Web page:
It is commonly observed that the production rates from unconventional reservoirs decline rapidly as compared to conventional reservoirs. The net stress increases with the production because the pore (fluid) pressure decreases while the overburden pressure remains constant. This leads to the fracture compaction and conductivity impairment due to proppant embedment. Even though advances in technology have unlocked considerable reserves of hydrocarbon, the impact of the net stress changes on proppant conductivity, i.e. stress-dependent propped fracture conductivity, is not well understood.
The objective of this study is to investigate the impact of the net stress propped fracture conductivity from the horizontal wells with multiple hydraulic fractures completed in Marcellus Shale. A commercial reservoir simulator was used to develop the base model for a Marcellus Shale horizontal well. The model incorporated various storage and production mechanisms inherent in Shales i.e. matrix, natural fracture, and gas adsorption as well as the hydraulic fracture properties (half-length and conductivity). The core, log, completion, stimulation, and production data from wells located at the Marcellus Shale Energy and Environment Laboratory (MSEEL) were utilized to generate the formation and completion properties for the simulation model. MSEEL is a Marcellus Shale dedicated field laboratory and a research collaboration between West Virginia University, Ohio State University, The National Energy Technology Laboratory, and Northeast Natural Energy. Precision laboratory equipment was utilized to determine rock petrophysical properties such as permeability and porosity. Additionally, the natural fracture closure stress values were determined by an innovative experimental technique using core plug samples. The relation between fracture conductivity and the net stress were obtained from published studies (SPE 181867) on core plugs collected from Marcellus shale at two different locations. This relation was incorporated in the model to investigate the geomechanical impact of hydraulic fracture on the gas production. The model was used to perform a number of parametric studies to investigate geomechanical effects for fracture conductivity on gas recovery from Marcellus shale.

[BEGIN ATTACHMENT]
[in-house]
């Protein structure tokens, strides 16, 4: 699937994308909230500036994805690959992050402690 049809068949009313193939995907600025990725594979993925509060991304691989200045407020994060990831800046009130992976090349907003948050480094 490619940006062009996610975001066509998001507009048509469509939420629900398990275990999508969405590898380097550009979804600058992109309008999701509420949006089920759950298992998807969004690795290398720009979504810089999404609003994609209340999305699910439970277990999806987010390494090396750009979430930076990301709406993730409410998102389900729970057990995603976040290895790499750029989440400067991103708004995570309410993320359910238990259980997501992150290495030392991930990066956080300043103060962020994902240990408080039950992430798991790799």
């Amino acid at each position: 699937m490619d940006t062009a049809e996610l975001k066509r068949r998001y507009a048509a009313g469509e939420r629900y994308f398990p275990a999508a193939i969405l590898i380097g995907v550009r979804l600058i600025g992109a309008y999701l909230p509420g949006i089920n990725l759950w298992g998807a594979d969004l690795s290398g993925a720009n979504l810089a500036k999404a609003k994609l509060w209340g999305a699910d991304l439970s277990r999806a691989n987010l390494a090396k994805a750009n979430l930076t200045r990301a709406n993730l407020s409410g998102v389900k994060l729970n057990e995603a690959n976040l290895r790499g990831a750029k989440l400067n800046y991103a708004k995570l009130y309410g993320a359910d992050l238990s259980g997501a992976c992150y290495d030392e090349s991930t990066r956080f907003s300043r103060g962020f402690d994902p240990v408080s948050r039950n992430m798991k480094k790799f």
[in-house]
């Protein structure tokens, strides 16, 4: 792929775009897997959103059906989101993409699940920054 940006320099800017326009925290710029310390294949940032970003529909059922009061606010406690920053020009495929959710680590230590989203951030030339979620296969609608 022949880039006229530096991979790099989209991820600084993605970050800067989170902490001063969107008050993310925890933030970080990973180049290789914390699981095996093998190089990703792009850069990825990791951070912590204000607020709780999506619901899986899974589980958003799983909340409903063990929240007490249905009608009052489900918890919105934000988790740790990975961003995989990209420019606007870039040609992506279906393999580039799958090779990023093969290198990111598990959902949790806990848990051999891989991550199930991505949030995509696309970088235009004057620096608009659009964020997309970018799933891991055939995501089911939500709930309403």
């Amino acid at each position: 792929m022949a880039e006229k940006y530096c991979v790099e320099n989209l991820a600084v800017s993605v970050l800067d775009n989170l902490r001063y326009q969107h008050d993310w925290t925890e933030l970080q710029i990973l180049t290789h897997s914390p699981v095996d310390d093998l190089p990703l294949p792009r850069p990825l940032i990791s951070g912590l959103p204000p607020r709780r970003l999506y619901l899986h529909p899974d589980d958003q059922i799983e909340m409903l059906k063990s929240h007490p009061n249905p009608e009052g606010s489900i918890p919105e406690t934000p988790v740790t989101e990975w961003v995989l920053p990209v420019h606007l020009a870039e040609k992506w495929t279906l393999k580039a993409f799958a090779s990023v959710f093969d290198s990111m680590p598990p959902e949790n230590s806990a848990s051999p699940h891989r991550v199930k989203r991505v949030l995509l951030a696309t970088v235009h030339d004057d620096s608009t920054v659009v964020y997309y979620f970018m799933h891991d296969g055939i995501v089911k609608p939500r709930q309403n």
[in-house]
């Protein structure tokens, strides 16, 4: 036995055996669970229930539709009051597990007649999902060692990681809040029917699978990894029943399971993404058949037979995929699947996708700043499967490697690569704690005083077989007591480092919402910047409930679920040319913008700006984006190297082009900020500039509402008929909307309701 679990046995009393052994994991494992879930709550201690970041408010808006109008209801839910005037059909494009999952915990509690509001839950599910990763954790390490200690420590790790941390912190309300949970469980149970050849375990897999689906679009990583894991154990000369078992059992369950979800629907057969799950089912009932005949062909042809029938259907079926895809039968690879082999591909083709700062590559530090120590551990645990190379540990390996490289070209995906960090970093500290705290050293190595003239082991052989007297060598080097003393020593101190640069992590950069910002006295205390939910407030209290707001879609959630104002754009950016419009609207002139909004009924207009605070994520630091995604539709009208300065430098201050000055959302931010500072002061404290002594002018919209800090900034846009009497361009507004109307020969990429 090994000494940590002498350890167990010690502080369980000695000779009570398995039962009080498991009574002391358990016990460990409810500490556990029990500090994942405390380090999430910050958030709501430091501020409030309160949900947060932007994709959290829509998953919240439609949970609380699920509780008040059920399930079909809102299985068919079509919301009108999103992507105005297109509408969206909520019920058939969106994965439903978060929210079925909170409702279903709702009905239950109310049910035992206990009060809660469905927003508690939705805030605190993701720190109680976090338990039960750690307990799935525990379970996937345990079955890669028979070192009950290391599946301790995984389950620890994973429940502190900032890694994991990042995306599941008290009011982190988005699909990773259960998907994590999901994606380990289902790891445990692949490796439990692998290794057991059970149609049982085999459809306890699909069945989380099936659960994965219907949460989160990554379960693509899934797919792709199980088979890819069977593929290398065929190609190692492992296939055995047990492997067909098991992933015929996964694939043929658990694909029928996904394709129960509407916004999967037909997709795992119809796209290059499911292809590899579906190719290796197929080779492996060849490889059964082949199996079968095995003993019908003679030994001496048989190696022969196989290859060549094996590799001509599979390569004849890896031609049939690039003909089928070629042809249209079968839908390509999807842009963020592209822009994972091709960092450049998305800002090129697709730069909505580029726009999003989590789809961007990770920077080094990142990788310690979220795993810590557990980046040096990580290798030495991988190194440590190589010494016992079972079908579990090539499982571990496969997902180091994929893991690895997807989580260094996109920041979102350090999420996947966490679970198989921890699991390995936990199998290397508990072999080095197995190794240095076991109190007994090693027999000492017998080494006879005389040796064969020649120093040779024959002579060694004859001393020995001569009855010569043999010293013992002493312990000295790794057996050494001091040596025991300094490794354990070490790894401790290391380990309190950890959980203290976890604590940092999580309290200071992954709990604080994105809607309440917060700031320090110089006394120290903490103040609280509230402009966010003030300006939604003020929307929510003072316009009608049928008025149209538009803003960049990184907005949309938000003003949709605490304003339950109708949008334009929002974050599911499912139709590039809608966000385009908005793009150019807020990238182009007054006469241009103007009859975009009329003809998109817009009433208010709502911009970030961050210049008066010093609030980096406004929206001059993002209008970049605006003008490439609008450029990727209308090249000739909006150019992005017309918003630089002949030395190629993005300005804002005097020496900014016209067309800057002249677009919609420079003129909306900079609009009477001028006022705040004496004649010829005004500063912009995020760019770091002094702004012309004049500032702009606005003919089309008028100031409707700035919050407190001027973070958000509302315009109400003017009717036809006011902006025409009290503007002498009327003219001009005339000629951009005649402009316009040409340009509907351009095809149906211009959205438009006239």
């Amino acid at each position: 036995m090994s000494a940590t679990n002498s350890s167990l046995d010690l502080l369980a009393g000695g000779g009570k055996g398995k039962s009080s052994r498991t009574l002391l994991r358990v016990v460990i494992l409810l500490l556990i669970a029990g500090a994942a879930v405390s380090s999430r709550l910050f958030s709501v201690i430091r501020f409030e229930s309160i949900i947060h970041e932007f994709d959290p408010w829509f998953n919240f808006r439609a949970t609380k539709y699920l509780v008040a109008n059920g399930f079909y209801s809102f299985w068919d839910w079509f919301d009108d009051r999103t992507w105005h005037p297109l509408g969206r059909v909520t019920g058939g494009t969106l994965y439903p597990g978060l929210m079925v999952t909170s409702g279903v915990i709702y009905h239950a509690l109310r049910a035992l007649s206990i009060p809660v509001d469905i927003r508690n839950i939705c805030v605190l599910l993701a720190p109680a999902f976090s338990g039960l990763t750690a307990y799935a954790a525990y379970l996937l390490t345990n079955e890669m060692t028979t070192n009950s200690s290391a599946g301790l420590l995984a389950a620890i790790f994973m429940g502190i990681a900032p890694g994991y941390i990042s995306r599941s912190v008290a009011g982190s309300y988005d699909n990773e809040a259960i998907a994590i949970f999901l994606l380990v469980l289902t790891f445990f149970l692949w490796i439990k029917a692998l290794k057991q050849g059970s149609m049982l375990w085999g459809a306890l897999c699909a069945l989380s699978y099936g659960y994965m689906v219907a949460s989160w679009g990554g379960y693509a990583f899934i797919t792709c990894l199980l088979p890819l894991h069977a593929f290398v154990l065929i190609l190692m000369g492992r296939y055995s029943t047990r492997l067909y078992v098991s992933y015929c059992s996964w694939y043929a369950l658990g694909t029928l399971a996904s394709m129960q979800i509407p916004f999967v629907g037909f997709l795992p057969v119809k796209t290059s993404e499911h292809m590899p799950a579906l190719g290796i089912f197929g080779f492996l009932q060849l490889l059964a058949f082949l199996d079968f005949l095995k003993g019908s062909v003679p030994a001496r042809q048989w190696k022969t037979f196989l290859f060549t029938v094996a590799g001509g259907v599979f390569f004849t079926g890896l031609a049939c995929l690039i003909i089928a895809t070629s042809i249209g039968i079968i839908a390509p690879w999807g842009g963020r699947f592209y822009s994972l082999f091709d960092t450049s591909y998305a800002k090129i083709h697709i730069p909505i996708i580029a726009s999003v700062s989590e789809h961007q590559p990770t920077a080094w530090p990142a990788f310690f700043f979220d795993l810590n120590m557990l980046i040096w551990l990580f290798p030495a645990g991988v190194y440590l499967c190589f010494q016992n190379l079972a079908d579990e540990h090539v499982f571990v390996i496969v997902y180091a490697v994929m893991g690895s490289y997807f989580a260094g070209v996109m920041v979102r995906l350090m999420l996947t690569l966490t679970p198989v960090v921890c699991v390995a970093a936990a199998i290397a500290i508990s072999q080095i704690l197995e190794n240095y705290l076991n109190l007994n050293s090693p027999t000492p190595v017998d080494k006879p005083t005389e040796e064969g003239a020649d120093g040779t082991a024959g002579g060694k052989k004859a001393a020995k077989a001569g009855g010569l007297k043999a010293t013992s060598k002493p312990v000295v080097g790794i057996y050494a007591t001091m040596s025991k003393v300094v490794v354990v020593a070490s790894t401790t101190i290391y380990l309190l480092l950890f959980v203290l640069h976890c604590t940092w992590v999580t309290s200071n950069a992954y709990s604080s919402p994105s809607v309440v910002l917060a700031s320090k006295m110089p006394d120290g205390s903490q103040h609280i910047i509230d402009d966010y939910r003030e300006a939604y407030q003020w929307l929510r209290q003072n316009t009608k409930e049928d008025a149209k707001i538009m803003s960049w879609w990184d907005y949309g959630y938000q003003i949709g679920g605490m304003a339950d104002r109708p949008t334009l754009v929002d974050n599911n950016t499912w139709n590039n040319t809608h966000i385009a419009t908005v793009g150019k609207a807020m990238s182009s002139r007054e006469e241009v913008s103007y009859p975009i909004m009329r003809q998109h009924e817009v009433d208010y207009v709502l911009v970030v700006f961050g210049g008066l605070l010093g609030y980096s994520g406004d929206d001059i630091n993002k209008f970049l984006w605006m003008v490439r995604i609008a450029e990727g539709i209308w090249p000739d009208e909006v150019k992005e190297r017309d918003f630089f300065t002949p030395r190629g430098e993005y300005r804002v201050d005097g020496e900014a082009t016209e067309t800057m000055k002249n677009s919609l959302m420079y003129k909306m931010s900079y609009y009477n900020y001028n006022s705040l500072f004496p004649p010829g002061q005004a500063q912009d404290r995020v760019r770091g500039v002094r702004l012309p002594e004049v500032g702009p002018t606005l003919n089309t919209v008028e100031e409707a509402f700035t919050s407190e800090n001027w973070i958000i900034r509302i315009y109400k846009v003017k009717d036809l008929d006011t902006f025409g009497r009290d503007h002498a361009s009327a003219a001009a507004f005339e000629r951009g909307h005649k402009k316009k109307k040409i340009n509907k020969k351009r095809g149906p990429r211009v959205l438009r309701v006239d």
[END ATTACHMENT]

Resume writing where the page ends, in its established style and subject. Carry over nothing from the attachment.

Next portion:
The production data from two horizontal wells at the MSEEL site, were utilized for production history matching both with and without geomechanical effects. The inclusion of the geomechanical effect in the model improved the predictions particularly at the early stages of the production. Simulation results show geomechanical effects of fracture conductivity on gas production performance for Elimsport and Allenwood samples, which were cut parallel and perpendicular to the bedding planes. Moreover, the results indicate that the geomechanical effects have a significant impact on gas production when the pressure in the vicinity of the well has declined.